Friday, December 12, 2008
Tart of the Week: Queen Caroline Matilda
Naughty Queen alert! If you are aware of what a prude King George III was, it might shock you to find that his baby sister was, well...not. Caroline grew up as you would a expect a young princess to. She was born in 1751, a few months after her father's premature death. She learned the way to walk, talk, and be the perfect little princess, so it was only a matter of time before she was married off to secure a political alliance.
The lucky fellow was the King of Denmark and Norway, Christian VII. Unbeknownst to sixteen year-old Caroline or the royal family, Christian had a few quirks. Actually, he was full out crazy. He was obsessive about his looks and was known too look at his ripped muscles in public. Christian was also into devious forms of sex and would wear disguises in public in order to pick fights. His peculiarities may have stemmed from sexual abuse as a child but also could have been attributed to schizophrenia.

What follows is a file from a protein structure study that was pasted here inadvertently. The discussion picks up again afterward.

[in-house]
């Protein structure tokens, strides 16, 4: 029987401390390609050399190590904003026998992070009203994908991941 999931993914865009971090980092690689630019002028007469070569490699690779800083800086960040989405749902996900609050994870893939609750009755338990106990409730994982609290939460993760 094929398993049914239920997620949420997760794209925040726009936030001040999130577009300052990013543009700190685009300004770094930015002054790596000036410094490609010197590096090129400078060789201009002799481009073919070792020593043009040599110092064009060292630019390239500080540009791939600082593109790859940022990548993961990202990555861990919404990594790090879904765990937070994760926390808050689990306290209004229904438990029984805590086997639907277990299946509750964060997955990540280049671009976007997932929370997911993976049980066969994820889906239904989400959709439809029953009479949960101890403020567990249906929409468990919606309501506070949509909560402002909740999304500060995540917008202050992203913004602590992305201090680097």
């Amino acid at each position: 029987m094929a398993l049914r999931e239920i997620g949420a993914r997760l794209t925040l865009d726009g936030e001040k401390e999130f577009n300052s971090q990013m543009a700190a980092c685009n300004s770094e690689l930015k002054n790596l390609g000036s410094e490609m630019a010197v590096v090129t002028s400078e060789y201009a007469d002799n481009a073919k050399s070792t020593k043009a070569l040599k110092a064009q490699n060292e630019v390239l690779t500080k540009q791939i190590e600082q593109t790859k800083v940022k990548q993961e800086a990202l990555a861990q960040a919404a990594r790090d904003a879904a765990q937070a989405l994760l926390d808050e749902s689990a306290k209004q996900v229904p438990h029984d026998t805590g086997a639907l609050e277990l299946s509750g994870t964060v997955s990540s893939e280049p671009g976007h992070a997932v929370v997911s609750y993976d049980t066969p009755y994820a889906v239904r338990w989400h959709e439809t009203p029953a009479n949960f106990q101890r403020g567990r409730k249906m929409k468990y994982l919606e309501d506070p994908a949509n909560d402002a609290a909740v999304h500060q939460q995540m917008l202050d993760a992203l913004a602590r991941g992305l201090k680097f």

Chistian's peculiarities only grew worse after his marriage with Caroline. He and the Duke of Devonshire seemed to share the same point of view that wives were for heirs and nothing else. Caroline was both scared and depressed by her husband's treatment of her, yet, she still managed to give birth to an heir. Since she performed her duty in the eyes of Christian, he left Caroline to do as she pleased while he did his (crazy) thing. In fact, she ended up being the one who ran the country. It was not long before she fell in love and had an affair with Johann Struensee, the royal physian and minister. It is likely that her other child, Princess Louise Auguste was likely Struensee's and not the king's. Just look at her features compared with her brother's.
Of course, things could not stay sunny for poor Caroline. Struensee decided to take advanatge of his cohorting with the queen (and ultimately ruler) and the king's trust to input some of his own decrees upon the country. Typical! This may have been okay for the lovestruck Caroline but not for the people of Denmark. The couple was invited to a masquerade which also just happened to be a trap. The two were arrested; Caroline was divorced and Struensee was drawn and quartered. Caroline was released from prison and put into exile, never to see her children again. Her own brother was afraid to let her into England for fear it could cause a disagreement with Denmark so Caroline had was forced to live in Germany. She died not long afterward of Scarlet Fever in 1775.